Usual Care Doesn't Stop Muscle Loss in Idiopathic Fracture

Men have reduced muscle mass, physical function, quality of life six years after vertebral fracture

WEDNESDAY, Jan. 4 (HealthDay News) -- Routine management of men with idiopathic vertebral fracture has no effect on observed muscle loss; and patients still have significantly lower physical functioning and quality of life than controls after six years of follow-up, according to a study published in the January issue of Arthritis Care & Research.

Jamie H. Macdonald, Ph.D., from Bangor University in the United Kingdom, and colleagues investigated the effect of six years of routine management on body composition, physical functioning, and quality of life, and their interrelationships in 22 men with idiopathic vertebral fracture (mean age, 58 years) and 28 matched healthy controls. The main outcome measure was appendicular lean mass (skeletal muscle mass), measured by dual X-ray absorptiometry at two visits: visit one at baseline and visit two at six years. At visit two, the Senior Fitness Test and Short Form 36 (SF-36) questionnaire were administered to assess physical functioning and quality-of-life domains.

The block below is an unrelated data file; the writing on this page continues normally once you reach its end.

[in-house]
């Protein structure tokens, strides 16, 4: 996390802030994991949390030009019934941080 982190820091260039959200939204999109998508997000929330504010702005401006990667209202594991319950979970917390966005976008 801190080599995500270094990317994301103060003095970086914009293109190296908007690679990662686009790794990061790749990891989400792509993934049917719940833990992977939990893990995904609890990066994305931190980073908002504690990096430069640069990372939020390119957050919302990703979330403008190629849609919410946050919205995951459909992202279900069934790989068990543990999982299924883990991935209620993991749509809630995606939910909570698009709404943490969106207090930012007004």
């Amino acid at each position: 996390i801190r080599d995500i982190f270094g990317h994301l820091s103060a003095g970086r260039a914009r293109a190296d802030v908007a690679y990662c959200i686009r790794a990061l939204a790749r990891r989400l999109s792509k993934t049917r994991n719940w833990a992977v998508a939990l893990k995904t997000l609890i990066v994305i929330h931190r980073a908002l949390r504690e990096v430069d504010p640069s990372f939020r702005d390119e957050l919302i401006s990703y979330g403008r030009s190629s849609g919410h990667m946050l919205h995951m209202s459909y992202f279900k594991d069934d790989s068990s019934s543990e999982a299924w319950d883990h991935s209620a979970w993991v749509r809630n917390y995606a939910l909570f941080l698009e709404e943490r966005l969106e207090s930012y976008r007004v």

The investigators found that, at visits one and two, patients had 9 and 5 percent lower appendicular lean mass, respectively, than controls; with patients significantly better maintaining appendicular lean mass between visits. The change in patients' appendicular lean mass was significantly associated with femoral neck bone density change (r = 0.507). Physical function tests and SF-36 quality-of-life physical domains were lower in patients than controls (13 to 27 percent and 13 to 26 percent, respectively; P = 0.056 to 0.003 and 0.028 to <0.001, respectively).

"Despite an association between changes in muscle mass and bone density, routine management of men with idiopathic vertebral fracture does not address muscle loss," the authors write.

One of the study authors disclosed financial ties to Amgen.

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